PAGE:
Tampa Woman Swallows $5,000 Diamond
A diamond worth $5,000 was accidentally swallowed by an 80-year-old woman in Tampa, Fla., while she attended the Tampa Woman's Club's 65 th annual Fashionllia event.
Andrew Meyer and Joy Pierson, owners of Continental Wholesale Diamonds, heard that the club was raising money for the Champions for Children, Kids on the Block charity, which teaches children about abuse.
They wanted to help support the cause and so not only donated their 1.03 carat diamond to the charity but then came up with the idea of pouring almost 400 flutes of Champagne and placing a cubic zirconium diamond lookalike in all the flutes. But one of the glasses held the real diamond, and the lucky holder of the flute could keep it.
"Someone asked me, what if someone swallows a diamond, and I said, God that will never happen," Meyer told ABC News. One glass could be bought for $20, with the proceeds going to the charity.
"I only bought two glasses, and that was the one," said Miriam, the diamond-sallower who would not disclose her last name to ABC News. "The small sip I took, I swallowed it, and I thought, Oh well, they will find it at the end."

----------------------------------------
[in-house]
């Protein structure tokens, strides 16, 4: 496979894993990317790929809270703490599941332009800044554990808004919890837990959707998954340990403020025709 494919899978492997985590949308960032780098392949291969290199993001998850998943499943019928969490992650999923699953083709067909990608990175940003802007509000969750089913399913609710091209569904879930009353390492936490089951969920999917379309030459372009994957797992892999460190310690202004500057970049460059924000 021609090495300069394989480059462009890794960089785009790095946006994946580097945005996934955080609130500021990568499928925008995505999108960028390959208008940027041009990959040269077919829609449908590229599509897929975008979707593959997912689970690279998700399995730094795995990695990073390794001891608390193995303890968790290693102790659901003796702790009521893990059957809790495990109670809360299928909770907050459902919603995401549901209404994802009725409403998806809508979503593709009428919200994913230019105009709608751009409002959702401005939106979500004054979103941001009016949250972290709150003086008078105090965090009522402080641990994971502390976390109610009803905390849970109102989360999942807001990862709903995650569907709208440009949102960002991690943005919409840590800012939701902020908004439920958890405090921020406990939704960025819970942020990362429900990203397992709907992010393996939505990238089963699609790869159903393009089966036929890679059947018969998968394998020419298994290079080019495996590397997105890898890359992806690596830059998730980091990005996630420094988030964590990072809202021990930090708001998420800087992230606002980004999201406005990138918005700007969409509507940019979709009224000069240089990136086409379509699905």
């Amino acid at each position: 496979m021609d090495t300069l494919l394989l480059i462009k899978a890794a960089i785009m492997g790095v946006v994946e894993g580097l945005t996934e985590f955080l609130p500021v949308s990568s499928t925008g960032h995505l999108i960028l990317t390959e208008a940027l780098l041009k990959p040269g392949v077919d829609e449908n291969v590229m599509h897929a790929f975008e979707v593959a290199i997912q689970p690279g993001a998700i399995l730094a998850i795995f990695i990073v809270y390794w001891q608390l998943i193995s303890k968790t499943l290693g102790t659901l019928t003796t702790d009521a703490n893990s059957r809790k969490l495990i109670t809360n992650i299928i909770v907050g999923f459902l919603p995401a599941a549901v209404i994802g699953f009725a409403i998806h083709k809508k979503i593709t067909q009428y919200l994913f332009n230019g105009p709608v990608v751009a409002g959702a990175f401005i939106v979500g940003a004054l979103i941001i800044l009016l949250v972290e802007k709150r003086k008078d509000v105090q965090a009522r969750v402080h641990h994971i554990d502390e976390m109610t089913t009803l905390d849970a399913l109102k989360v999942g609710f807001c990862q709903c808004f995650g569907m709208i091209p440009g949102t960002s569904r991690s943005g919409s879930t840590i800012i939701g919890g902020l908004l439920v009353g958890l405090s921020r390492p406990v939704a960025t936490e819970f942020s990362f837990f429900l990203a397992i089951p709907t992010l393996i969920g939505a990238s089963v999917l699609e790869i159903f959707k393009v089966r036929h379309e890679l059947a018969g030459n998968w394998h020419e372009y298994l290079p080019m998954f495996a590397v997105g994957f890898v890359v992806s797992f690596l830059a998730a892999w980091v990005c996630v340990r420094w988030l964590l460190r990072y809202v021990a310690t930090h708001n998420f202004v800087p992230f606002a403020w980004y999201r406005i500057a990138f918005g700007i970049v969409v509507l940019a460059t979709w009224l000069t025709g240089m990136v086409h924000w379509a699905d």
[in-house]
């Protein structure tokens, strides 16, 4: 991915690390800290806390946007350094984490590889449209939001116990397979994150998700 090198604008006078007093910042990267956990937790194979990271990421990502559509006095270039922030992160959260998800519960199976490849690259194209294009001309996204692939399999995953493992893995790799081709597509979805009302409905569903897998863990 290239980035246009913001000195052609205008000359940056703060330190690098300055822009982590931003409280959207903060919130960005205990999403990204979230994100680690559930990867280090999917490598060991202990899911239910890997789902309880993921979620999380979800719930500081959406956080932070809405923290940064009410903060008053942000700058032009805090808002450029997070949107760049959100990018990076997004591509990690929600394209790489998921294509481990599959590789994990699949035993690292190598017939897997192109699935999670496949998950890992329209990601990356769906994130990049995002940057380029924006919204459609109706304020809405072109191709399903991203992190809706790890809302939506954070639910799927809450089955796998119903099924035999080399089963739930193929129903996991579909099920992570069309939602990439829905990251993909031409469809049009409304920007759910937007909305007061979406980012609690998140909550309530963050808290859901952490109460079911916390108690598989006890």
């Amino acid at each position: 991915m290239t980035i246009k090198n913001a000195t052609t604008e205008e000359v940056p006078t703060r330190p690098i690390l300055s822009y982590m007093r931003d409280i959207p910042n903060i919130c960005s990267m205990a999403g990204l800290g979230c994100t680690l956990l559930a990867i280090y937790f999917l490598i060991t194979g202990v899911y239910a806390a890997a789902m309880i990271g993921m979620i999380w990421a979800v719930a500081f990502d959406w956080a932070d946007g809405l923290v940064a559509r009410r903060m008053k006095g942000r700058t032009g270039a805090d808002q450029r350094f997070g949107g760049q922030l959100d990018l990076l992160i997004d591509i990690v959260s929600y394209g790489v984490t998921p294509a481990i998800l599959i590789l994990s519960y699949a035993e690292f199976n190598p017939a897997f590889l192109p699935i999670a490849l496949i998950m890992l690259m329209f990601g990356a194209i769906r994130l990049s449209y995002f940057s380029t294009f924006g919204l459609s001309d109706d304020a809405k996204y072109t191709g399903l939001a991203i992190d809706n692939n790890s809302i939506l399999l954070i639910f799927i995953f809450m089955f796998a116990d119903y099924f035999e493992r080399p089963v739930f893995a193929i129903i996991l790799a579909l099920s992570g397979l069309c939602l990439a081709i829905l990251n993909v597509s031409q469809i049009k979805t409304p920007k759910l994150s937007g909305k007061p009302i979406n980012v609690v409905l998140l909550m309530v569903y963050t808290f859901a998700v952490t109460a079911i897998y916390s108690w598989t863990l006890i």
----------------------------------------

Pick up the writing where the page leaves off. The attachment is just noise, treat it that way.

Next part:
When the charity event ended, Meyer and Pierson said they couldn't find the diamond anywhere.
"There were 300 people there, so we had a lot of CZ's to look through to find the real diamond," Meyer said. "After 40 years of doing this, I should be able to tell the difference between a diamond or a CZ, but then I started doubting myself. Could I have missed it? I mean, everything goes through your head."
That's when Miriam knew she had to speak up. "I thought, Oh, now I've got to tell them I swallowed one."
Miriam went to a local hospital to see if the diamond would show up in an X-ray, only to learn that it was not visible. But coincidentally, she had a routine colonoscopy scheduled for the next day.
"I mentioned to him [the doctor] just be on the lookout, because I swallowed the diamond and it might be in there," Miriam said.
Sure enough, the diamond was found lodged inside her large intestine.
"They came straight from the doctor's office to our showroom. We all were waiting to see if this was the diamond or not," said Pierson.
The diamond was still wrapped within the biohazard bag from the hospital when it arrived at the store.
"As soon as we saw it, we knew it was a real diamond," said Pierson.
"We put it into a strainer and then we put it in the ultra sonic, Meyer said. "We cleaned it up that way, and we steamed it and then we felt safe touching it."
"We were just all so astounded that was the one stone in that room and out of an entire room of over 400 people," said Miriam.
"The more I think about it, I think I'm going to put it around my neck, because it's such a conversation piece. Eventually, I am going to give it to my granddaughter."